The Revolt Model, hopefully
While we don't have a UX designer, we do have a lot of talented people in the community. For instance, I'm not a professional UX designer, but I have a decent idea of how a non-technical user operates.
So, with the power of the community, this is a new model for how we can ensure that the UX of Revolt is solid:
1. There must be a clear vision of what the UX should be.
This includes finding answers to the following questions:
Who is the target audience?
This question is the absolute classic of Marketing 101. It's important to know who your target audience is, because it will help you understand what they want, and what they need. I'd say that the target audience of Revolt is broadly the same as the target audience of Discord before 2021, except less focused on gaming and a tiny bit more technical.
What are the most important features?
This is a question that is often overlooked. It's important to know what the most important features are, because it will help you understand what the user should be focusing on. We don't want to overwhelm the user with too many features, and we don't want to make the user feel like they're missing out on something important. We may want to roll a simple (privacy-respecting) analysis tool to see what features are used the most, and what features are used the least.
Do we focus on what makes us different, or do we focus on what makes us similar to other apps?
If we focus on what makes us different, we will have to make sure that those features are extremely simple to understand. If we focus on what makes us similar to other apps, we will have to make sure that the layouts conform to the expectations of the user.
What do we variate based on the platform, and what do we keep the same?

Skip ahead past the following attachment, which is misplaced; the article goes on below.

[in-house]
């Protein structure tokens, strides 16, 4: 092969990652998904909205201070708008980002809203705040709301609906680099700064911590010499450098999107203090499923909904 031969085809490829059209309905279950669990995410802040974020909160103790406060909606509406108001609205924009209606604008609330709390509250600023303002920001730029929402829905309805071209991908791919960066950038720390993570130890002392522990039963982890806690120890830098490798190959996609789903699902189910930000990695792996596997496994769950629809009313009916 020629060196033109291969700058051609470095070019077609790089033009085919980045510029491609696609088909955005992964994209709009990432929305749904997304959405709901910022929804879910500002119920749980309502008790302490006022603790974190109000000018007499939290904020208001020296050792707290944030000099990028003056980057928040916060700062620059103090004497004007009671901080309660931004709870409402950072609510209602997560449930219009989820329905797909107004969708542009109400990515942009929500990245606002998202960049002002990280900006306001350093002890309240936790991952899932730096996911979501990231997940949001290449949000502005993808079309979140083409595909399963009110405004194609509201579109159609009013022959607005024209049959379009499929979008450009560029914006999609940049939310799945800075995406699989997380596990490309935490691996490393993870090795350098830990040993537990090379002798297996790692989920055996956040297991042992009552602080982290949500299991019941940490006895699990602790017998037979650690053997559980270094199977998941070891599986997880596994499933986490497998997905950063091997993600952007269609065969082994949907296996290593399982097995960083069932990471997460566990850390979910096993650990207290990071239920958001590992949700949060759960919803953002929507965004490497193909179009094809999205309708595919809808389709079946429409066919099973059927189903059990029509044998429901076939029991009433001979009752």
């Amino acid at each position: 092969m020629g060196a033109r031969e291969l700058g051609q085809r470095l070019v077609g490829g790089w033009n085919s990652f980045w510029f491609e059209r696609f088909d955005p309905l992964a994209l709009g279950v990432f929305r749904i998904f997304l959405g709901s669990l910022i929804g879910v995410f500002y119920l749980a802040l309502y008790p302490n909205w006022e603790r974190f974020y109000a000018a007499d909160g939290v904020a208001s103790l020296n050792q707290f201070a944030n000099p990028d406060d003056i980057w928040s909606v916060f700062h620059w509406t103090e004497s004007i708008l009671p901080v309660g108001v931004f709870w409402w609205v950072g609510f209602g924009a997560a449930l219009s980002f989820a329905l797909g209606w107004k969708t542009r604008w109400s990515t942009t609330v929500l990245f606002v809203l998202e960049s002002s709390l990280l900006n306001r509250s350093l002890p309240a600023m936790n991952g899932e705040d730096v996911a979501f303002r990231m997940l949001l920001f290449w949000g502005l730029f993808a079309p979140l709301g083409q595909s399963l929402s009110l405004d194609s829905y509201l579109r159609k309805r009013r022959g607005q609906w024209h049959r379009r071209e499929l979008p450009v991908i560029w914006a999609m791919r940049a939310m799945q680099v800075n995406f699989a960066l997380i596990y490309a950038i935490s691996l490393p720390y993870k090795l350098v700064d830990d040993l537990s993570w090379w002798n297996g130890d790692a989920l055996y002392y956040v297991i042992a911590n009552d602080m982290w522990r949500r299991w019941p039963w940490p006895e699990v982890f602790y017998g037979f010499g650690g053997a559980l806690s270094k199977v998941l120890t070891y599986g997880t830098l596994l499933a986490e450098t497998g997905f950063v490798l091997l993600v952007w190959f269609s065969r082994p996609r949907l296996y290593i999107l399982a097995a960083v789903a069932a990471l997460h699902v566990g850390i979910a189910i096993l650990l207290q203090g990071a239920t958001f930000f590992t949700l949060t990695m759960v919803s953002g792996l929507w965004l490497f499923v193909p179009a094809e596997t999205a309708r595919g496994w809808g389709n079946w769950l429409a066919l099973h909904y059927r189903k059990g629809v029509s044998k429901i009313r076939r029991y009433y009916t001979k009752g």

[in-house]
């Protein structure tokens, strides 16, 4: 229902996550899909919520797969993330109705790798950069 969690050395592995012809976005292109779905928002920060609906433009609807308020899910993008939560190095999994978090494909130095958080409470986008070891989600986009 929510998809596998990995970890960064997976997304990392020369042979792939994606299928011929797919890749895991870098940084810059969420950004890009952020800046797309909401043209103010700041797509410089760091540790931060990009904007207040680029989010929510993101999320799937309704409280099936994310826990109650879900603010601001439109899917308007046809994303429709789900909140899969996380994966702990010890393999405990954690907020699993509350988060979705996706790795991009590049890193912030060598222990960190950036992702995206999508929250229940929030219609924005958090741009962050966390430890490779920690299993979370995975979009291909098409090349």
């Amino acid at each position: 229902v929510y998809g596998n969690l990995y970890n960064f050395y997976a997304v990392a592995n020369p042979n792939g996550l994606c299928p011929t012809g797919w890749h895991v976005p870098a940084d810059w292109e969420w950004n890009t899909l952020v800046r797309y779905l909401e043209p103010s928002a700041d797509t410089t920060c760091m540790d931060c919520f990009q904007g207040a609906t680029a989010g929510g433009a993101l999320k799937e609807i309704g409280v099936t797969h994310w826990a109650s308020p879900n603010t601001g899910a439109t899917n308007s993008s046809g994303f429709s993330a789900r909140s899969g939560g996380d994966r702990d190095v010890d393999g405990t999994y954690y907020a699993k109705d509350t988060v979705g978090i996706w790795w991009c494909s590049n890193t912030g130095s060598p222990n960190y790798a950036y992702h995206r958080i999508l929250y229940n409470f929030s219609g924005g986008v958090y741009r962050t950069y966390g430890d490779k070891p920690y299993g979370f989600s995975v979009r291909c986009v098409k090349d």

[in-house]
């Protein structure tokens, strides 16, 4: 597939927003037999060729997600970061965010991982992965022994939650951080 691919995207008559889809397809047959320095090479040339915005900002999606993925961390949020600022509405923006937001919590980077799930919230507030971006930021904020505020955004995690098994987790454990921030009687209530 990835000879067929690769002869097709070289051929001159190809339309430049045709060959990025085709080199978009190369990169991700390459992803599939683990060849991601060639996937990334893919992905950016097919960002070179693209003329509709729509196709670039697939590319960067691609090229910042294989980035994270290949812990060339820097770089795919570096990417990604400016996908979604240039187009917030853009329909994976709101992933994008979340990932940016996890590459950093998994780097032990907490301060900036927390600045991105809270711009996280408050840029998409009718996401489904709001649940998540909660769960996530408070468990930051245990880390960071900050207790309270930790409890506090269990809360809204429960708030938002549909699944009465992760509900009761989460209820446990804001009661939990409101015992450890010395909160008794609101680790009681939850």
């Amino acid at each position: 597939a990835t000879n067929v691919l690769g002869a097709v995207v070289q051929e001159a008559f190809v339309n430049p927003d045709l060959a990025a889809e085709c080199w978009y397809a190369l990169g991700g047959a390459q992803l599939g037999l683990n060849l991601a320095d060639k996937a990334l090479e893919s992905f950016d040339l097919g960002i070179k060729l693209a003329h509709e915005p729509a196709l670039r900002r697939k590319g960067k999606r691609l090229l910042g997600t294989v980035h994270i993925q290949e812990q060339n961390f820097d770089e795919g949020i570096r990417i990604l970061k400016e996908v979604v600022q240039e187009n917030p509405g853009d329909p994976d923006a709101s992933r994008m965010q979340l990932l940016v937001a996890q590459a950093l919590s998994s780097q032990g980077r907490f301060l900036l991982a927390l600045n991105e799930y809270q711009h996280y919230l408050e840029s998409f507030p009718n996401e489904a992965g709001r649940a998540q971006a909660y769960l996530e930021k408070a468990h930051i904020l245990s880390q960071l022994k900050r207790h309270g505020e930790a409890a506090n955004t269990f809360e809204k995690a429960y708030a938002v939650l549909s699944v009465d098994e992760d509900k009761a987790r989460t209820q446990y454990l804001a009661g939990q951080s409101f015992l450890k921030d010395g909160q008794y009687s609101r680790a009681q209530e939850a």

Many apps have a different UI on different platforms. This is because the platforms have different design guidelines, and the users have different expectations of layouts and looks depending on platform.
For instance, Android relies on Material Design, while iOS relies heavily on Apple's Human Interface Guidelines.
Therefore, the Android app is built around Material Design, while the iOS app should be built around Apple's Human Interface Guidelines.
2. There must be a plan for introducing new first-party features and changes.
We can't just introduce new features and changes without any plan, because then the UI will become a mess the more features are added.
UI and UX should be part of the workflow, a during-the-fact process, not a post-fact process.
For example, new features should stay toggleable in the "Experiments" section of settings until they are deemed stable enough, and the UX is production-quality, to be enabled by default. This will allow us to test the new features in the wild, and see how they are received by the users.
Potentially, an A/B testing scheme could be used to test new experiments, and if they are deemed successful, they can be graduated away from experiments. On the contrary, if they are deemed unsuccessful, they can be removed entirely, and no harm will be done, as it was an experiment after all.
This allows us to keep iterating quickly on new features while not making the app unstable, worse-looking, or harder to use. In addition, users will be better-informed about new features via word-of-mouth, and they will be able to provide early feedback on the new features.